Phthalic anhydride treated with cellulose acetate gives cellulose acetate phthalate (CAP), a common enteric coating excipient that has also been shown to have antiviral activity.[12] Phthalic anhydride is a degradation product of CAP.[13]


Phthalic anhydride is a versatile intermediate in organic chemistry, in part because it is bifunctional and cheaply available.

Hydrolysis, alcoholysis, ammonolysis[edit]

Hydrolysis by hot water forms ortho-phthalic acid:[14]

C6H4(CO)2O + H2O → C6H4(CO2H)2

Hydrolysis of anhydrides is not typically a reversible process. Phthalic acid is however easily dehydrated to form phthalic anhydride. Above 180 °C, phthalic anhydride re-forms.

Chiral alcohols form half-esters (see above), and these derivatives are often resolvable because they form diastereomeric salts with chiral amines such as brucine.[15] A related ring-opening reaction involves peroxides to give the useful peroxy acid:[16]

C6H4(CO)2O + H2O2 → C6H4(CO3H)CO2H

Phthalimide can be prepared by heating phthalic anhydride with aqueous ammonia giving a 95–97% yield. Alternatively, it may be prepared by treating the anhydride with ammonium carbonate or urea. It can also be produced by ammoxidation of o-xylene.[4] Potassium phthalimide is commercially available and is the potassium salt of phthalimide. It may be prepared by adding a hot solution of phthalimide to a solution of potassium hydroxide; the desired product precipitates.[17]

Preparation of aliphatic nitroalkenes[edit]

Phthalic anhydride is used to dehydrate short-chain nitro-alcohols to yield nitroalkenes, compounds with a high tendency to polymerize.[18]


The most probable human exposure to phthalic anhydride is through skin contact or inhalation during manufacture or use. Studies show that exposure to phthalic anhydride can cause rhinitis, chronic bronchitis, and asthma. Phthalic anhydride's reaction on human health is generally an asthma–rhinitis–conjunctivitis syndrome or a delayed reaction and influenza-like symptoms and with increased immunoglobulin (E and G) levels in the blood.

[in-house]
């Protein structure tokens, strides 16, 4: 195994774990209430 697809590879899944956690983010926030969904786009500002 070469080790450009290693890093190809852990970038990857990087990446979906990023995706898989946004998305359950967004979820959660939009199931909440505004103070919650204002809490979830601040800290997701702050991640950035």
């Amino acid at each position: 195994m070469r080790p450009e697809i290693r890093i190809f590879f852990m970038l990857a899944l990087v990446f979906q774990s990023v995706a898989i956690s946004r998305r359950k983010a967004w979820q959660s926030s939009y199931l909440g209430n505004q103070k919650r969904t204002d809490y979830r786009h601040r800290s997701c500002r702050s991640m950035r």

1. ^ a b c "Front Matter". Nomenclature of Organic Chemistry : IUPAC Recommendations and Preferred Names 2013 (Blue Book). Cambridge: The Royal Society of Chemistry. 2014. p. 835. doi:10.1039/9781849733069-FP001. ISBN 978-0-85404-182-4.
  2. ^ a b c d e f NIOSH Pocket Guide to Chemical Hazards. "#0512". National Institute for Occupational Safety and Health (NIOSH).
  3. ^ "Phthalic anhydride". Immediately Dangerous to Life or Health Concentrations (IDLH). National Institute for Occupational Safety and Health (NIOSH).
  4. ^ a b c d e Lorz, Peter M.; Towae, Friedrich K.; Enke, Walter; et al. (2007). "Phthalic Acid and Derivatives". Ullmann's Encyclopedia of Industrial Chemistry. Weinheim: Wiley-VCH. doi:10.1002/14356007.a20_181.pub2.
  5. ^ Laurent, Aug. (1836). "Sur l'acide naphtalique et ses combinaisons" [On naphthalic acid and its compounds]. Annales de Chimie et de Physique. 2nd series (in French). 61: 113–125.
  6. ^ "Gibbs-Wohl Naphthalene Oxidation". Comprehensive Organic Name Reactions and Reagents. 2010. doi:10.1002/9780470638859.conrr270. ISBN 9780470638859.
  7. ^ L. A. Bigelow and H. H. Reynolds (1941). "Quinizarin". Organic Syntheses.; Collective Volume, vol. 1, p. 476
  8. ^ Baeyer, A. (1871). "Ueber eine neue Klasse von Farbstoffen". Berichte der Deutschen Chemischen Gesellschaft. 4 (2): 555–558. doi:10.1002/cber.18710040209.
  9. ^ Baeyer, A. (1871). "Ueber die Phenolfarbstoffe". Berichte der Deutschen Chemischen Gesellschaft. 4 (2): 658–665. doi:10.1002/cber.18710040247.
  10. ^ Baeyer, A. (1871). "Ueber die Phenolfarbstoffe". Polytechnisches Journal. 201 (89): 358–362.
  11. ^ Max Hubacher, U.S. Patent 2,192,485 (1940 to Ex Lax Inc)
  12. ^ Neurath AR (2000). "Microbicide for prevention of sexually transmitted diseases using a pharmaceutical excipient". AIDS Patient Care STDs. 14 (4): 215–9. doi:10.1089/108729100317830. PMID 10806641.
  13. ^ Mayhew JW, Gideon LT, Ericksen B, et al. (2009). "Development of a gel permeation chromatographic assay to achieve mass balance in cellulose acetate phthalate stability studies". J Pharm Biomed Anal. 49 (2): 240–6. doi:10.1016/j.jpba.2008.10.039. PMC 2859192. PMID 19070984.
  14. ^ Noller, Carl R. (1965). Chemistry of Organic Compounds (3rd ed.). Philadelphia: W. B. Saunders. p. 602.
  15. ^ Joseph Kenyon (1941). "d- and l-Octanol-2". Organic Syntheses.; Collective Volume, vol. 1, p. 418
  16. ^ George B. Payne (1973). "Monoperphthalic acid". Organic Syntheses.; Collective Volume, vol. 5, p. 805
  17. ^ P. L. Salzberg and J. V. Supniewski (1941). "β-Bromoethylphthalimide". Organic Syntheses.; Collective Volume, vol. 1, p. 119
  18. ^ Ranganathan, Darshan; Rao, Bhushan; Ranganathan, Subramania; et al. (1980). "Nitroethylene: a stable, clean, and reactive agent for organic synthesis". The Journal of Organic Chemistry. 45 (7): 1185–1189. doi:10.1021/jo01295a003.

External links[edit]